I come not to bury, but to praise Argos. I’m a big fan. I had an argument at home recently when my girlfriend suggested throwing out my Argos catalogue collection. I was outraged! The Argos catalogue is an important archive of popular taste.
This year, the store is 35 years old. The latest catalogue is vast - 1891 pages which include everything from diamond engagement rings to two person saunas to jump leads. Where to start? Perhaps with the Spring issue of Argos’s stand alone Home catalogue. This seems a good place to look at high street design taste in 2008. Well, it would be if it weren’t for the fact that it is still 1997 in the Argos catalogue.
A desperate urge to be tasteful pervades the pages. The belated victory of polite modernism has created an atmosphere fearful of any kind of furnishing faux pas. The living rooms echo not particularly hip bar design from a decade ago. Low leather armchairs, big vases and lots of dark wood predominate. Back in the actual late ‘90’s, Argos was a much weirder place to be, full of enormous armchairs that looked like volcanic eruptions of fake leather and lurid pattern. The sort of thing you might find in a Bavarian guesthouse. The predominant tone today though is a kind of risk free modernism-lite, Ikea without the forced Scandinavian jollity.
Occasionally, amidst the beige, there is an object that has floral decoration creeping over it like fashion ivy, a tentative nod to more contemporary tastes in furniture. There are even black chandeliers, which means that the neo-baroque revival is now officially over.
Back in the big catalogue things are a lot more exciting. Take for example the Antony Worral Thompson 4 gas burner barbeque, a commercial size stainless steel oven that has grown wings, wheels and robotic arms. Or George Foreman’s lean, mean, grilling machine, the ultimate technological derivation of the toasted sandwich maker. Perhaps they’re both hoping that Kirsty Gallagher might pop by for a sausage after burning off some fat on her digital talking skipping rope. Argos has always been big on celebrity endorsement.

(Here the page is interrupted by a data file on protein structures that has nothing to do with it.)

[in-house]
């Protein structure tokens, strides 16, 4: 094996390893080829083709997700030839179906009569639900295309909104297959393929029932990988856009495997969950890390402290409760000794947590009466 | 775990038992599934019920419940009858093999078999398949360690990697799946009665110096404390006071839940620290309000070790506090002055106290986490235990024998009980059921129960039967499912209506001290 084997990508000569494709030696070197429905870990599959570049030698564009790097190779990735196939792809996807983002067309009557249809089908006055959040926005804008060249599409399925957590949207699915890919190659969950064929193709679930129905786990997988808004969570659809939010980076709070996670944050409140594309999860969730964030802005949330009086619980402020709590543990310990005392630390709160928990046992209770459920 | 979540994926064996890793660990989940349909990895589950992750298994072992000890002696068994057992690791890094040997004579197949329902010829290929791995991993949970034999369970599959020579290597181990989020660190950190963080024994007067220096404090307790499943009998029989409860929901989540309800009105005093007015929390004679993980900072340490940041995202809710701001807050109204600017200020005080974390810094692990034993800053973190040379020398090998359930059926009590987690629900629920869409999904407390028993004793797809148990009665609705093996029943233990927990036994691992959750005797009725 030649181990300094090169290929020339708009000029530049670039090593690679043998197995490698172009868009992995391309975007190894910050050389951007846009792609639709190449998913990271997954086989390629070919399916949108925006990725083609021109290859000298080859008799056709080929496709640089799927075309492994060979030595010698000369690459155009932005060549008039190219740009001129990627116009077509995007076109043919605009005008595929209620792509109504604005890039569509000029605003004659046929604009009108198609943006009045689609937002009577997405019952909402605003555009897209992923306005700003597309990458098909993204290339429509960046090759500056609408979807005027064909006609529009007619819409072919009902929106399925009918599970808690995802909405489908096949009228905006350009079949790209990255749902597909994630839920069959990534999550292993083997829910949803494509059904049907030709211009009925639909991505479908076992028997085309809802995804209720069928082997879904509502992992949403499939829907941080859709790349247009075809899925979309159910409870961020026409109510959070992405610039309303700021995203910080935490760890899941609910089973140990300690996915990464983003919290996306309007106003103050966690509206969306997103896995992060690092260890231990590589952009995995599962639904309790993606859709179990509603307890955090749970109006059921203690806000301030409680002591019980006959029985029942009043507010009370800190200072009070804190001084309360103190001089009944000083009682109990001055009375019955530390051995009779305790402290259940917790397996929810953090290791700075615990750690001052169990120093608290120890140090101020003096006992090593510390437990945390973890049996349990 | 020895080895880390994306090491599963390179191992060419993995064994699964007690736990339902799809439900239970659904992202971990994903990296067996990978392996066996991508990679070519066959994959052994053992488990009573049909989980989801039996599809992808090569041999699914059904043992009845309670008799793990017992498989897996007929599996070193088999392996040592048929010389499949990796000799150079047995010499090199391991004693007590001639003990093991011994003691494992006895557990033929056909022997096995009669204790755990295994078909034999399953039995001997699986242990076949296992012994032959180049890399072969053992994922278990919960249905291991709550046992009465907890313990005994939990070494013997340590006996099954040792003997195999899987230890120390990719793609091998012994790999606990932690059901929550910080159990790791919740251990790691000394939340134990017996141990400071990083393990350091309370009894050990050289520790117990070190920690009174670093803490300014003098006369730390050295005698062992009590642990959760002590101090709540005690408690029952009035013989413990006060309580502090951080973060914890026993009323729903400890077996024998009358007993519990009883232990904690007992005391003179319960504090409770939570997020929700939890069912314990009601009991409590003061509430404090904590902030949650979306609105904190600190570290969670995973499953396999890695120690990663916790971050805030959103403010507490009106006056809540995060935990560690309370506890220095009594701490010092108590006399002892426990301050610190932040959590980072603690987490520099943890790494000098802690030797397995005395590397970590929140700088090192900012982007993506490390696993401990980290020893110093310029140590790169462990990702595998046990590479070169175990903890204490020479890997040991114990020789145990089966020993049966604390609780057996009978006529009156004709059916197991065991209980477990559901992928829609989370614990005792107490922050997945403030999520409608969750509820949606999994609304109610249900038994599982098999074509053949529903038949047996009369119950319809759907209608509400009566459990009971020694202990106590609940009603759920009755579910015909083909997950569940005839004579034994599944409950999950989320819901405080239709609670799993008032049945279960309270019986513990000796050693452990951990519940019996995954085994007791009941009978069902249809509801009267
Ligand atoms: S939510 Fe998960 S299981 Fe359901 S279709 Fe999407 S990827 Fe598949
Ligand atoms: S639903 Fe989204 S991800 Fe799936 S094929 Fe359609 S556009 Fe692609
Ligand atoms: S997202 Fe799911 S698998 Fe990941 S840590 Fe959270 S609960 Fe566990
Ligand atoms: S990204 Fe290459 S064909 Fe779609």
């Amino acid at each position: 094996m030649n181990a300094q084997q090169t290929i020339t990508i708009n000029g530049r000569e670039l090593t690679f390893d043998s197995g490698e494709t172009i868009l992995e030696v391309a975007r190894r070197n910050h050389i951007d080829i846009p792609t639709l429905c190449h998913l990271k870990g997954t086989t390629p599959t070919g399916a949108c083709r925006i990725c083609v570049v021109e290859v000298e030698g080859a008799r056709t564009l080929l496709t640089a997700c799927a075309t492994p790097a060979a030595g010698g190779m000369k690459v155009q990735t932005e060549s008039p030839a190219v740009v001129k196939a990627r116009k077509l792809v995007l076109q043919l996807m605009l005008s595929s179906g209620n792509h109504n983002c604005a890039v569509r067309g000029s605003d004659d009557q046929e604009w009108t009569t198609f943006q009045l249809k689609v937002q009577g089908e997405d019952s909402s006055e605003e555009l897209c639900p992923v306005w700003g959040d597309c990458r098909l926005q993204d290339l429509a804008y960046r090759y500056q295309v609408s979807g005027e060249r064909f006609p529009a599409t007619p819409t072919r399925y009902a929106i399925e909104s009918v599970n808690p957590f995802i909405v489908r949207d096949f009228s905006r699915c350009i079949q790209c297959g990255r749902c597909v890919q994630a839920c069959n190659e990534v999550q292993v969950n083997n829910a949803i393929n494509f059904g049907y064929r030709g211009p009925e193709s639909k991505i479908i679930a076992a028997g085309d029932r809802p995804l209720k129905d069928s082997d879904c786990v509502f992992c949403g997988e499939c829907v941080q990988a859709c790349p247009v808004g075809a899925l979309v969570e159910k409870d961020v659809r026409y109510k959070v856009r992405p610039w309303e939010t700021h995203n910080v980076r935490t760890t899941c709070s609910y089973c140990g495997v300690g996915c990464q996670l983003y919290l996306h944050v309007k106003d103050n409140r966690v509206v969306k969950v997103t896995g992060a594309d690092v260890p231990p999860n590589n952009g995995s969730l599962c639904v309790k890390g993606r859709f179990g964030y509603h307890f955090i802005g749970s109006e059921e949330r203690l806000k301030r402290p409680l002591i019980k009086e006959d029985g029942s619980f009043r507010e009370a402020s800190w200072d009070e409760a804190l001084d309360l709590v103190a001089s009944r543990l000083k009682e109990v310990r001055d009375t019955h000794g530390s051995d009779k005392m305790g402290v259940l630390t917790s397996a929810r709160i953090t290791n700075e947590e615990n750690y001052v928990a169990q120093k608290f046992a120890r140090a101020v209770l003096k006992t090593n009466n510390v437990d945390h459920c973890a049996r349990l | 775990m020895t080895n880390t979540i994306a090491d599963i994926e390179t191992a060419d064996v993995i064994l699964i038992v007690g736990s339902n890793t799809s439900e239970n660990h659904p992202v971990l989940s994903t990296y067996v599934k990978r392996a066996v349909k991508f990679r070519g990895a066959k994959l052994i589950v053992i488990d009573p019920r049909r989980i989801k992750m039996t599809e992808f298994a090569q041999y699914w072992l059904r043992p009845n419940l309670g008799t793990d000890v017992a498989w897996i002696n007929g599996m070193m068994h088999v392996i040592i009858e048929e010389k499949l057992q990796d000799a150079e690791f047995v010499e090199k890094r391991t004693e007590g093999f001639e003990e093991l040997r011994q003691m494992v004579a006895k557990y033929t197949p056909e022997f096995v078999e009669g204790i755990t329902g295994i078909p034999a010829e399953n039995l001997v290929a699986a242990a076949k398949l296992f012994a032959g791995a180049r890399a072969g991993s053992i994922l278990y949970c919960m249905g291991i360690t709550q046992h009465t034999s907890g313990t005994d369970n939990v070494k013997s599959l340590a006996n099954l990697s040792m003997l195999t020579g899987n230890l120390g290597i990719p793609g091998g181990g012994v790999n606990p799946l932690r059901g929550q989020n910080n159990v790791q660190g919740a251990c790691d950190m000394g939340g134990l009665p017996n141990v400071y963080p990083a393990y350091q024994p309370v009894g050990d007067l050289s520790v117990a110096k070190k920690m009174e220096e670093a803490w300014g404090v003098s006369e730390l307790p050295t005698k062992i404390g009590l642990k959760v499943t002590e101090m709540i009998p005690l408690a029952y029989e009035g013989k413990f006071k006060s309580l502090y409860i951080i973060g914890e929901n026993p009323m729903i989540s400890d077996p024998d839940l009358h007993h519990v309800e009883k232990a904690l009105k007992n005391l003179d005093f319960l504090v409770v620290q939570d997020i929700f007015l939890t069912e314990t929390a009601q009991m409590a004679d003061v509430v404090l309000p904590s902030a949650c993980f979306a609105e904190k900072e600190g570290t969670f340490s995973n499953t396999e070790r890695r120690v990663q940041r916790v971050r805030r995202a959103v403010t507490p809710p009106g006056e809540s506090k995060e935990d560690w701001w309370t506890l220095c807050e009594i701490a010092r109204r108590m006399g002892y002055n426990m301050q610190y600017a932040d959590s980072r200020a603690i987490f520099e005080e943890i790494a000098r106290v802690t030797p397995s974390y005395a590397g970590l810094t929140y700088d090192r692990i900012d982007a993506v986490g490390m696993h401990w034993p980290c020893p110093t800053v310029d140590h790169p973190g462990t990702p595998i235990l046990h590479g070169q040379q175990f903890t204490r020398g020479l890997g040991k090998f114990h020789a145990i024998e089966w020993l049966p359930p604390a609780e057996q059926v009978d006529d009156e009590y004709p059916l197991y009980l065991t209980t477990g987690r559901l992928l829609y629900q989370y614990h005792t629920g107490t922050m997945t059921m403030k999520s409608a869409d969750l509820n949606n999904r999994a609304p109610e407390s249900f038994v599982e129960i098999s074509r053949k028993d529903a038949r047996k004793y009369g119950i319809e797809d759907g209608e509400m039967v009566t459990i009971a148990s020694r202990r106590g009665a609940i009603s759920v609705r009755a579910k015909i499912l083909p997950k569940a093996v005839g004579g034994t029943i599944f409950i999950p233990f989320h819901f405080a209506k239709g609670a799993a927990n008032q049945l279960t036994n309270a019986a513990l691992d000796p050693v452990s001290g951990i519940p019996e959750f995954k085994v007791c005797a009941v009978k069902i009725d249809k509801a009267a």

Fans of kitsch might like the solar rock garden lights, LED’s disguised as boulders, like a cross between Archigram’s rock plug and an ACME cartoon asteroid. Argos holds a mirror up to our bizarre materialist tastes. There are three pages devoted to dog settees one of which has a union jack on it and is shown next to its owner: a large bull dog. There are 37 pages of TV’s but only one slimline dishwasher. I know because I just bought it. There is also a mind-boggling amount of jewellery including a whole page just for Goths.
The Argos queue is a truly democratic place to be. In there you’ll be standing in line with a 14 year old buying a skull and crossbones necklace, a middle aged man buying all 26 figures in the Doctor Who micro universe collection, a very large family with a 20 person tent and a thirty something man struggling with a dishwasher.
Argos deserves to celebrate its 35th anniversary. From its love of crap celebrities and Status Quo to the humbling utility of its queuing system it has a bracing populist appeal. In an age of pseudo-ethical shopping designed to ease our troubled consciences, Argos belongs to a more optimistic era of consumerism. It remains an utterly un-pretentious way to shop. Plus there’s a part of me that will never quite lose the desire to have a racing car shaped bed.